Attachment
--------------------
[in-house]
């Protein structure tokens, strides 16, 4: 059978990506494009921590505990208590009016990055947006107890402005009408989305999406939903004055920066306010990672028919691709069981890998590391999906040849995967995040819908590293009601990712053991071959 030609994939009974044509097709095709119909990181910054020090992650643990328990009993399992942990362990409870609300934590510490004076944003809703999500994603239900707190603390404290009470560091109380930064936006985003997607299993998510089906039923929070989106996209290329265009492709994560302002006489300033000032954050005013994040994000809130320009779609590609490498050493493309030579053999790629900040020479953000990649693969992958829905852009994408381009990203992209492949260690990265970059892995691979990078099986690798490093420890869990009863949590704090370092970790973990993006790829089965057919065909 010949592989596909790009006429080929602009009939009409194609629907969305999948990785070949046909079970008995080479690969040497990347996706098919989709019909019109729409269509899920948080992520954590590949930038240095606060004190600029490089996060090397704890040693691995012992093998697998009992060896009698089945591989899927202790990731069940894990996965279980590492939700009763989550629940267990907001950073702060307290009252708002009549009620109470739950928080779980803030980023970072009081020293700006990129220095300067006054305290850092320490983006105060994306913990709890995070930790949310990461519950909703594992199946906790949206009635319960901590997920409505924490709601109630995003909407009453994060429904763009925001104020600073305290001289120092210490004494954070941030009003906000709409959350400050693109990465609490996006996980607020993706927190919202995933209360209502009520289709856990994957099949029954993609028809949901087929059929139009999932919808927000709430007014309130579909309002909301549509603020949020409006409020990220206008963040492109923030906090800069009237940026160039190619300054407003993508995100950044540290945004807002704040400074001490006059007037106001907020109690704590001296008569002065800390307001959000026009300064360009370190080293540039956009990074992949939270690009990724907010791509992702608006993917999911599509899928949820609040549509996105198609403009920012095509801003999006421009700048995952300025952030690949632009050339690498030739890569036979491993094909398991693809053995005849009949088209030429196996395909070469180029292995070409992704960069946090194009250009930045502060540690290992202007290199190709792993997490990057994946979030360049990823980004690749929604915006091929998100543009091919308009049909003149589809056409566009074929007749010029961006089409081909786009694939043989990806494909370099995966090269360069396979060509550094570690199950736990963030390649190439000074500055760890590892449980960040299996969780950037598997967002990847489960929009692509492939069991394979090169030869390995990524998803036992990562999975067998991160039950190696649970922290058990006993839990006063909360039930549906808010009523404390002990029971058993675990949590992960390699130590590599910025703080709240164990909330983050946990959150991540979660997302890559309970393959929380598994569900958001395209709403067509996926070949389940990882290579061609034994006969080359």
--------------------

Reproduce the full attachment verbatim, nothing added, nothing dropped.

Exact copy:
[in-house]
């Protein structure tokens, strides 16, 4: 059978990506494009921590505990208590009016990055947006107890402005009408989305999406939903004055920066306010990672028919691709069981890998590391999906040849995967995040819908590293009601990712053991071959 030609994939009974044509097709095709119909990181910054020090992650643990328990009993399992942990362990409870609300934590510490004076944003809703999500994603239900707190603390404290009470560091109380930064936006985003997607299993998510089906039923929070989106996209290329265009492709994560302002006489300033000032954050005013994040994000809130320009779609590609490498050493493309030579053999790629900040020479953000990649693969992958829905852009994408381009990203992209492949260690990265970059892995691979990078099986690798490093420890869990009863949590704090370092970790973990993006790829089965057919065909 010949592989596909790009006429080929602009009939009409194609629907969305999948990785070949046909079970008995080479690969040497990347996706098919989709019909019109729409269509899920948080992520954590590949930038240095606060004190600029490089996060090397704890040693691995012992093998697998009992060896009698089945591989899927202790990731069940894990996965279980590492939700009763989550629940267990907001950073702060307290009252708002009549009620109470739950928080779980803030980023970072009081020293700006990129220095300067006054305290850092320490983006105060994306913990709890995070930790949310990461519950909703594992199946906790949206009635319960901590997920409505924490709601109630995003909407009453994060429904763009925001104020600073305290001289120092210490004494954070941030009003906000709409959350400050693109990465609490996006996980607020993706927190919202995933209360209502009520289709856990994957099949029954993609028809949901087929059929139009999932919808927000709430007014309130579909309002909301549509603020949020409006409020990220206008963040492109923030906090800069009237940026160039190619300054407003993508995100950044540290945004807002704040400074001490006059007037106001907020109690704590001296008569002065800390307001959000026009300064360009370190080293540039956009990074992949939270690009990724907010791509992702608006993917999911599509899928949820609040549509996105198609403009920012095509801003999006421009700048995952300025952030690949632009050339690498030739890569036979491993094909398991693809053995005849009949088209030429196996395909070469180029292995070409992704960069946090194009250009930045502060540690290992202007290199190709792993997490990057994946979030360049990823980004690749929604915006091929998100543009091919308009049909003149589809056409566009074929007749010029961006089409081909786009694939043989990806494909370099995966090269360069396979060509550094570690199950736990963030390649190439000074500055760890590892449980960040299996969780950037598997967002990847489960929009692509492939069991394979090169030869390995990524998803036992990562999975067998991160039950190696649970922290058990006993839990006063909360039930549906808010009523404390002990029971058993675990949590992960390699130590590599910025703080709240164990909330983050946990959150991540979660997302890559309970393959929380598994569900958001395209709403067509996926070949389940990882290579061609034994006969080359």